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Author vs. information

Read through the following examples of information-prominent and author-prominent quotes written according to the Harvard Referencing System. Comments on these are in the right-hand column.

Information-prominent quotes Comment

Indirect quote

A scanner recreates an image such as a graphic using small electronic components referred to as the scanner eyes (Englander 2000).
Scanners can differ in the amount of data they record of an image in each pixel (Anderson 1999).

Information + (Author, date)

Information from source material has been paraphrased as an indirect quote in this example and the next. The author's surname and the date of publication are therefore placed in brackets.

The second quote is taken from a website where the author is known. If the author is unknown, the title of the webpage is provided followed by the date.

Direct quote

This will diminish 'posterization - sudden shifts in colour from one pixel to the next where there should be a smooth gradation' (Stone 1998, p.12)
The Universal Serial Bus uses 'isochronous data delivery, each device on the bus is consistently allocated a certain amount of bandwidth' (Stone 1998, p.57)

Information + (Author, date, page number/s)

Information from the original text has been directly transcribed and is therefore placed in quotation marks in these two examples. The page number as well as the author's surname and the date of publication are placed in brackets.





Author-prominent quotes Comment

Indirect quote

Marriot (2000) claims that a scanner is the next must-have peripheral for mainstream PC users.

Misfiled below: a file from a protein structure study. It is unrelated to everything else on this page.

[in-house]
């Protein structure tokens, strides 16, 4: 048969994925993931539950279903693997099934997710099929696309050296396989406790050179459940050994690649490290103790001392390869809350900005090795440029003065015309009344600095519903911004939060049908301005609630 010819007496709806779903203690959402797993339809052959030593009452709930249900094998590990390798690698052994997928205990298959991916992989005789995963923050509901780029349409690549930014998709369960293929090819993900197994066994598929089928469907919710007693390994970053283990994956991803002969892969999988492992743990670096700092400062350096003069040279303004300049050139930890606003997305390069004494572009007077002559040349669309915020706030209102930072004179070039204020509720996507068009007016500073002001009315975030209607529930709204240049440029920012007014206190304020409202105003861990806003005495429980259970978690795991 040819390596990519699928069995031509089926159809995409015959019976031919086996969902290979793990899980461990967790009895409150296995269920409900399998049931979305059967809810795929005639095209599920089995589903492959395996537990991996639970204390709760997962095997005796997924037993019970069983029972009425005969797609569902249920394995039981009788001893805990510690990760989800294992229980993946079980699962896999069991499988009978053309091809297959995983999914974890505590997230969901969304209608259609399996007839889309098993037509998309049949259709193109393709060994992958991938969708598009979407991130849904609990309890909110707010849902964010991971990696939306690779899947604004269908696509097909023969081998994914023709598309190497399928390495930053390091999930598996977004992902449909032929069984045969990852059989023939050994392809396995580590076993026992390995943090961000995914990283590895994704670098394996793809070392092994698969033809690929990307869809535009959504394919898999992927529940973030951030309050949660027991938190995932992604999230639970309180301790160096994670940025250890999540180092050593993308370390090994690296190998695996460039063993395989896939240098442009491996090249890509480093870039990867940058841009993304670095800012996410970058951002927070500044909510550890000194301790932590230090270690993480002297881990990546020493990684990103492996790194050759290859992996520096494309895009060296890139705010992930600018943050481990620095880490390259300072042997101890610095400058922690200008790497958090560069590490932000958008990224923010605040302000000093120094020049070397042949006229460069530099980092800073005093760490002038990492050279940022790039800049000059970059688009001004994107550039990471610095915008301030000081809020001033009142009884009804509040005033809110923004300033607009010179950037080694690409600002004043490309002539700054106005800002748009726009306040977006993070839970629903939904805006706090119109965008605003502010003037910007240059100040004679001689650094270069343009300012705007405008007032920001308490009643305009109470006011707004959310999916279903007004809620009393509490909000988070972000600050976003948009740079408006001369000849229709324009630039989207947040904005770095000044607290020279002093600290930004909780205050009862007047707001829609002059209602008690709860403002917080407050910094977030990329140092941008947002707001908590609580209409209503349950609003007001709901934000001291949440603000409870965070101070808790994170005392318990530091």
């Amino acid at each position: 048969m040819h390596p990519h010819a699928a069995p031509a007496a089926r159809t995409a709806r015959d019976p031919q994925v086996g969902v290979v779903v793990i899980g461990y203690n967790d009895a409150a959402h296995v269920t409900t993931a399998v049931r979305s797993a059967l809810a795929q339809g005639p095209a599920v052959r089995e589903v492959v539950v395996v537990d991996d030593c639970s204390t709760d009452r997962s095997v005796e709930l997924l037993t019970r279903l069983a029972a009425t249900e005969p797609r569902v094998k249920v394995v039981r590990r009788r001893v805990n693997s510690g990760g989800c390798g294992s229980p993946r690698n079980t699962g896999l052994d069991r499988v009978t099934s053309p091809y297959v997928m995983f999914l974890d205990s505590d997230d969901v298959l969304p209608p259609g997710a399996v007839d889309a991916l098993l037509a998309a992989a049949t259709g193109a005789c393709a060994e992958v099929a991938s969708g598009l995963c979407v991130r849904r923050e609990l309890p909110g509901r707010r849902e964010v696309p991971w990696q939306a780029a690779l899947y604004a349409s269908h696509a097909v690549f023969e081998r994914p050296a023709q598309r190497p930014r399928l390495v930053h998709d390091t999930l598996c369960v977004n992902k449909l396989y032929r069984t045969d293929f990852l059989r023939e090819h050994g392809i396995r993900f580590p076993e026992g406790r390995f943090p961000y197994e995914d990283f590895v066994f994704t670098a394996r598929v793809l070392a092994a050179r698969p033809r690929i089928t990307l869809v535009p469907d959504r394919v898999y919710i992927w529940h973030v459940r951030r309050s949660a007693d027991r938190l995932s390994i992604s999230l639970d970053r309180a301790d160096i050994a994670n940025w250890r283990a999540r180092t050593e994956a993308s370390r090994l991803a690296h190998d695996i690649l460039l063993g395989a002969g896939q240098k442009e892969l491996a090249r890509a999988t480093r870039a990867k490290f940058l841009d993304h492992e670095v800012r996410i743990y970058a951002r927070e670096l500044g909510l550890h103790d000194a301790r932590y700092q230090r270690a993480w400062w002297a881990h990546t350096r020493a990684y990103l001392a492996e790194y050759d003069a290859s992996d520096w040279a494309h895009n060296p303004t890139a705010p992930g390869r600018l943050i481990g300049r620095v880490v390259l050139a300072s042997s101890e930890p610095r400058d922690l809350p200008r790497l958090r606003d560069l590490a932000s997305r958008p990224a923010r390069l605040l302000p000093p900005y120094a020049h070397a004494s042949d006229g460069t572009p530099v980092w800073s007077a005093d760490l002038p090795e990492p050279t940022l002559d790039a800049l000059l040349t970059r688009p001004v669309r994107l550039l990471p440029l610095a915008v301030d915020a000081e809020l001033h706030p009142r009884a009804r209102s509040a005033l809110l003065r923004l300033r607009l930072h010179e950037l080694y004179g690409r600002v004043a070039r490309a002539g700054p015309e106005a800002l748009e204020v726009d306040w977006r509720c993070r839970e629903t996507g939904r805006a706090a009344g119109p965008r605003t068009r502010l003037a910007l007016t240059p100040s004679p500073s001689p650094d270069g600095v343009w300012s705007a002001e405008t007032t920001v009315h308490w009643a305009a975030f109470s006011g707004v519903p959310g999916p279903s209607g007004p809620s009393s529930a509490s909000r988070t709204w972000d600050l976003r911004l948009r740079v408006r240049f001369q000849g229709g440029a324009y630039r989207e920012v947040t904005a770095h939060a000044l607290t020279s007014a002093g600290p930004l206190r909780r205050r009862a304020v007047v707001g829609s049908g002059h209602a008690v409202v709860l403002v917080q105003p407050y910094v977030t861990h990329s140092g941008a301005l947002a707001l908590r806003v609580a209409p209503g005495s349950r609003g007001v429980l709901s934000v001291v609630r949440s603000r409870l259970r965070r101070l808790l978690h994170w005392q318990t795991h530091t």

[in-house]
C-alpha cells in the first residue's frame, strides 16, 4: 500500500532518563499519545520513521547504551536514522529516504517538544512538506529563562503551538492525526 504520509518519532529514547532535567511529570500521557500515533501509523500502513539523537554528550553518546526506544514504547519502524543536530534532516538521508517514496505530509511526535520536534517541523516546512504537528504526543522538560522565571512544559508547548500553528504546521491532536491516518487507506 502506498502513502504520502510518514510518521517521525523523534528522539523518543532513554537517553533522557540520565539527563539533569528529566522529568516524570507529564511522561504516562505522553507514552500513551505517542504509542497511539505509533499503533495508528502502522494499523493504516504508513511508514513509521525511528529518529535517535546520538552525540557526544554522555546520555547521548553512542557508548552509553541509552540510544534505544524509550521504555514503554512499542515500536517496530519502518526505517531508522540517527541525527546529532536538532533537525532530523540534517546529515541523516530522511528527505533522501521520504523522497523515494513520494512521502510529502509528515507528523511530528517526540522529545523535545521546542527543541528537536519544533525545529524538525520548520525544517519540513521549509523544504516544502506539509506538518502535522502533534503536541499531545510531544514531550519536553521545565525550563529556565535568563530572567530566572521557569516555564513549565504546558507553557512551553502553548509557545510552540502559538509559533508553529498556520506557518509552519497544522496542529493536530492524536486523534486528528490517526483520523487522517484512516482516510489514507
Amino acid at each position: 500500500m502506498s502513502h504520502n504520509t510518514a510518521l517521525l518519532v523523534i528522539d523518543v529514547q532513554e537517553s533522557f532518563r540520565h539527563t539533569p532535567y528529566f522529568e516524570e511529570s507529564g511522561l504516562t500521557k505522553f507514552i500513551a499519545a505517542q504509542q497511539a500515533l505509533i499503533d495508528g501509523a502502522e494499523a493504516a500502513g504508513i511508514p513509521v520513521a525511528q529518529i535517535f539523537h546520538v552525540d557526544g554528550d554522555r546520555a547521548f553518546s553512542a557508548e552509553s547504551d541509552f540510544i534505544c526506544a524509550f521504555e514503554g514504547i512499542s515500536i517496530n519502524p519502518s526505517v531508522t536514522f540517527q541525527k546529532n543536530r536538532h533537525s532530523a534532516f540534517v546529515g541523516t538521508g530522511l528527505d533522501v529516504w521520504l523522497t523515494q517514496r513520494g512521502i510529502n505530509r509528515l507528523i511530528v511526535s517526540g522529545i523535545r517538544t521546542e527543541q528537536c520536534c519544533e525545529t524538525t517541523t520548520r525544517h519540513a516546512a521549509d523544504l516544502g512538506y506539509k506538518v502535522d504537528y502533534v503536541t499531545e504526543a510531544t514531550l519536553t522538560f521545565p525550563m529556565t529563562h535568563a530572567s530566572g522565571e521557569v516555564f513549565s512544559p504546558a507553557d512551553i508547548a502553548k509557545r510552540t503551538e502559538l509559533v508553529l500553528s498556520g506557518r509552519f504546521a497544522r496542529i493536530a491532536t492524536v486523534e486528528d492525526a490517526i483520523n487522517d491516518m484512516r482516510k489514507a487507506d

McAuliffe (2000) predicts that it will soon be possible to scan three-dimensional objects and receive a complete three-dimensional view of the object scanned.
Product reviewers tend to agree that a scanner is the next must-have peripheral for mainstream PC users (Grey 1999; Jenson 2000; Marriot 2000; and Stuart 2000).

Author (date) + Verb + Information

Information from source material has been paraphrased in these two examples. The author's name becomes part of the sentence and the date of publication is placed in brackets.

Notice that in the third quote the authors are listed in brackets at the end of the sentence, rather than at the start. Here the authors are referred to by the general term product reviewers. This statement could be described as 'weak' author-prominent. In this example it has been used to refer to the authors as a group, and to emphasise their occupation. Other terms which could be used for this purpose include: authors, researchers, academics, practitioners, and technicians.

Direct quote

Whittaker (2000, p. 34) predicts that by the year 2050 'computer circuitry (will be) integrated with our central nervous systems.'
Anderson (1999, p. 23) suggests a long term solution to the problem could be the 'introduction of Direct Ram bus DRAM (DRDRAM)'.

Author (date, page/s) + Verb + Information

The author's name becomes part of the sentence in these two examples. As information from the original text has been directly transcribed, the year and page number are placed in brackets.

Reporting verbs

Click on the highlighted text to see the comments.

You may find certain verbs helpful in reporting the information you find in your readings. These verbs are used to describe the way in which an author has written the information, or in other words, what the author does. For example, suggests, states, claims, predicts, observes, defines, points out, or indicates.

Read through the author-prominent quotes above. What are the reporting verbs used in these examples?

Comments

Author-prominent quotes

Indirect quote

Marriot (2000) claims that a scanner is the next must-have peripheral for mainstream PC users.

McAuliffe (2000) predicts that it will soon be possible to scan three-dimensional objects and receive a complete three-dimensional view of the object scanned.

Product reviewers tend to agree that a scanner is the next must-have peripheral for mainstream PC users (Grey 1999; Jenson 2000; Marriot 2000; and Stuart 2000).


Direct quote

Whittaker (2000, p. 34) predicts that by the year 2050 'computer circuitry (will be) integrated with our central nervous systems.'

Anderson (1999, p. 23) suggests a long term solution to the problem could be the 'introduction of Direct Ram bus DRAM (DRDRAM)'.

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